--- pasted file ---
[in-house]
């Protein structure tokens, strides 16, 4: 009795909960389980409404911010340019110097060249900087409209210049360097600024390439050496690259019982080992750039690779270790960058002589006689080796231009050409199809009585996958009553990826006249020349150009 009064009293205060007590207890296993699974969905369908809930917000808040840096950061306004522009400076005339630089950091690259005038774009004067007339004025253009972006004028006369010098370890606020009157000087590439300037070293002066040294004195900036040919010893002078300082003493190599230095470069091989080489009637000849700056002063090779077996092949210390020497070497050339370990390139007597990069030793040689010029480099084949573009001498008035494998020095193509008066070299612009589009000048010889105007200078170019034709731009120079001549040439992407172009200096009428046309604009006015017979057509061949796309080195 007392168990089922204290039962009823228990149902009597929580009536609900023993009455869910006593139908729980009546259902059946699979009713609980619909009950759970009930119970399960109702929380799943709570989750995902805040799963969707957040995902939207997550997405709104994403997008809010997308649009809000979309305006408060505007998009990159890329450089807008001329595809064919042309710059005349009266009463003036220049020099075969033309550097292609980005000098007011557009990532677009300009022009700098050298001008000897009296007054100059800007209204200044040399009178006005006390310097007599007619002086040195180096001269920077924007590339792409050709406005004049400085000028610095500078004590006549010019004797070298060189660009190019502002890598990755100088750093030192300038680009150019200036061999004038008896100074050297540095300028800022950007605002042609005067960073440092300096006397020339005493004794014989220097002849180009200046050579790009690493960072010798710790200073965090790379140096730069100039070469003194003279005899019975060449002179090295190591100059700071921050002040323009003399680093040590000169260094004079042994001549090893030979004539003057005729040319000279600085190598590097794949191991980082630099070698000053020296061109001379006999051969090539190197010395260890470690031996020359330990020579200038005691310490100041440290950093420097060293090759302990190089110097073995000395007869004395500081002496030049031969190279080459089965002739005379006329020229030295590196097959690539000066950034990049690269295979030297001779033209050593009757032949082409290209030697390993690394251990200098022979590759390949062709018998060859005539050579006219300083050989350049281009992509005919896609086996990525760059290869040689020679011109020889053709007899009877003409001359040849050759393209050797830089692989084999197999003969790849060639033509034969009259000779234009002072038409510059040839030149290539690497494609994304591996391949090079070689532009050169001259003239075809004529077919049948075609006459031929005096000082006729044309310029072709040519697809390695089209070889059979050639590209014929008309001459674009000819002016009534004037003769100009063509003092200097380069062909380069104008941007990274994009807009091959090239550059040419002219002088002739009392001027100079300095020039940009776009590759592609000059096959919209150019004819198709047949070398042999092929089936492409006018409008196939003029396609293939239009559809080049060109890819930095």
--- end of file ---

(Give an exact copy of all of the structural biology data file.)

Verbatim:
[in-house]
């Protein structure tokens, strides 16, 4: 009795909960389980409404911010340019110097060249900087409209210049360097600024390439050496690259019982080992750039690779270790960058002589006689080796231009050409199809009585996958009553990826006249020349150009 009064009293205060007590207890296993699974969905369908809930917000808040840096950061306004522009400076005339630089950091690259005038774009004067007339004025253009972006004028006369010098370890606020009157000087590439300037070293002066040294004195900036040919010893002078300082003493190599230095470069091989080489009637000849700056002063090779077996092949210390020497070497050339370990390139007597990069030793040689010029480099084949573009001498008035494998020095193509008066070299612009589009000048010889105007200078170019034709731009120079001549040439992407172009200096009428046309604009006015017979057509061949796309080195 007392168990089922204290039962009823228990149902009597929580009536609900023993009455869910006593139908729980009546259902059946699979009713609980619909009950759970009930119970399960109702929380799943709570989750995902805040799963969707957040995902939207997550997405709104994403997008809010997308649009809000979309305006408060505007998009990159890329450089807008001329595809064919042309710059005349009266009463003036220049020099075969033309550097292609980005000098007011557009990532677009300009022009700098050298001008000897009296007054100059800007209204200044040399009178006005006390310097007599007619002086040195180096001269920077924007590339792409050709406005004049400085000028610095500078004590006549010019004797070298060189660009190019502002890598990755100088750093030192300038680009150019200036061999004038008896100074050297540095300028800022950007605002042609005067960073440092300096006397020339005493004794014989220097002849180009200046050579790009690493960072010798710790200073965090790379140096730069100039070469003194003279005899019975060449002179090295190591100059700071921050002040323009003399680093040590000169260094004079042994001549090893030979004539003057005729040319000279600085190598590097794949191991980082630099070698000053020296061109001379006999051969090539190197010395260890470690031996020359330990020579200038005691310490100041440290950093420097060293090759302990190089110097073995000395007869004395500081002496030049031969190279080459089965002739005379006329020229030295590196097959690539000066950034990049690269295979030297001779033209050593009757032949082409290209030697390993690394251990200098022979590759390949062709018998060859005539050579006219300083050989350049281009992509005919896609086996990525760059290869040689020679011109020889053709007899009877003409001359040849050759393209050797830089692989084999197999003969790849060639033509034969009259000779234009002072038409510059040839030149290539690497494609994304591996391949090079070689532009050169001259003239075809004529077919049948075609006459031929005096000082006729044309310029072709040519697809390695089209070889059979050639590209014929008309001459674009000819002016009534004037003769100009063509003092200097380069062909380069104008941007990274994009807009091959090239550059040419002219002088002739009392001027100079300095020039940009776009590759592609000059096959919209150019004819198709047949070398042999092929089936492409006018409008196939003029396609293939239009559809080049060109890819930095």